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Comment & Response
July 2015

A More Robust Test of the Penrose Hypothesis

Author Affiliations
  • 1Chester M. Pierce, MD, Division of Global Psychiatry, Massachusetts General Hospital, Boston
  • 2Mbarara University of Science and Technology, Mbarara, Uganda
  • 3Center for Global Health, Massachusetts General Hospital, Boston
  • 4Department of Medicine, Massachusetts General Hospital, Boston

Copyright 2015 American Medical Association. All Rights Reserved. Applicable FARS/DFARS Restrictions Apply to Government Use.

JAMA Psychiatry. 2015;72(7):735-736. doi:10.1001/jamapsychiatry.2015.0212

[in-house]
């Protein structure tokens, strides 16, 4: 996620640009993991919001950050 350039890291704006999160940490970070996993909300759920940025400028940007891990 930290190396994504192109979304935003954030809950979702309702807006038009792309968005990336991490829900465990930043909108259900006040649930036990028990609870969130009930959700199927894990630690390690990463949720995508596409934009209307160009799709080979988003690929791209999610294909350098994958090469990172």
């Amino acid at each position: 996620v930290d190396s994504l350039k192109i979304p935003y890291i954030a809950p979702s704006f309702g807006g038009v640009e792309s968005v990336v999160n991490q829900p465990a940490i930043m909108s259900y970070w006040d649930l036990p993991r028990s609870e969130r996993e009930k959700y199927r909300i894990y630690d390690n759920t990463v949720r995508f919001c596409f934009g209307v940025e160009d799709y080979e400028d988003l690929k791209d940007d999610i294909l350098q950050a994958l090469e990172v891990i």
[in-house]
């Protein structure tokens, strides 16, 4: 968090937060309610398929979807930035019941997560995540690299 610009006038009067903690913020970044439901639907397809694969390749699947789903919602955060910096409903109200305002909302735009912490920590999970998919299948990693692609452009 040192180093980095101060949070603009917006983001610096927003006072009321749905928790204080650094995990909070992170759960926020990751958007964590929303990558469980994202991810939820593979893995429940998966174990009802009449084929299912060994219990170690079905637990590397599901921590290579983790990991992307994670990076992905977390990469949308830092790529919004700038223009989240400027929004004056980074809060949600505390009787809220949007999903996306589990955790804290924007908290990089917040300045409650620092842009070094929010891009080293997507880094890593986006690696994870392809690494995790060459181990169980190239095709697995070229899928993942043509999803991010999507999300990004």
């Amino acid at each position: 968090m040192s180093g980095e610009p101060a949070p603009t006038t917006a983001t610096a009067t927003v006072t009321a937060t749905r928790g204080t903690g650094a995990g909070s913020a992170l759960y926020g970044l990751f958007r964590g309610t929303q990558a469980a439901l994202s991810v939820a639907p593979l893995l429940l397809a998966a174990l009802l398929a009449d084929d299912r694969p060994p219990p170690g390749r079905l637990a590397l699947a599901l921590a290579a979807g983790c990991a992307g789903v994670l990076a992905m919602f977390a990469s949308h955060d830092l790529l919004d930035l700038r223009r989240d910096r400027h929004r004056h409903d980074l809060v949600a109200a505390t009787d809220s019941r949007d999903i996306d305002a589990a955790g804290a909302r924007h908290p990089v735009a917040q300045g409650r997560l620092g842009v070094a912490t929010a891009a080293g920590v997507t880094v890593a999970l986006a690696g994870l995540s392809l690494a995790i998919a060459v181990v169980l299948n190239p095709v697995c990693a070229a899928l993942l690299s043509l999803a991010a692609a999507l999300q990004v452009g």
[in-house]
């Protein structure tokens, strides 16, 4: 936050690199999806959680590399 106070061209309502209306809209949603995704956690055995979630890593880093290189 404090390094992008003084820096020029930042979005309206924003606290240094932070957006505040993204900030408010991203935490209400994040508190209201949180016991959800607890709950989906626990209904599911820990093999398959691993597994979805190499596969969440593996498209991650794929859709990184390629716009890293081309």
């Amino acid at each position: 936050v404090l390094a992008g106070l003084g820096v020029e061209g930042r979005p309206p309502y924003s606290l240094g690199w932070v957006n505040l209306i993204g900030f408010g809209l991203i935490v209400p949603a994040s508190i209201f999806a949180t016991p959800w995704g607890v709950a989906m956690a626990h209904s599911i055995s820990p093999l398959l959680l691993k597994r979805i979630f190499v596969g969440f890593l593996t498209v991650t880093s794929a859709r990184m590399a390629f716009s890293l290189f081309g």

To the Editor Mundt et al1 should be applauded for attempting to bring new data to bear on a research question of substantive policy significance. However, we are concerned that their analysis overlooked a point of critical significance. While they argued that their findings “cannot be explained by a simple overall trend to reduce numbers of beds and increase prison populations,” they failed to adjust for secular changes in the underlying determinants of crime.2 Neither did Lamb,3 who argued in the accompanying editorial that longitudinal data are needed to appropriately test the Penrose hypothesis, comment on the need to do so. Such adjustment would be considered standard practice in the analysis of panel data,4 particularly given the challenges of drawing causal inferences from cross-national panel data.5

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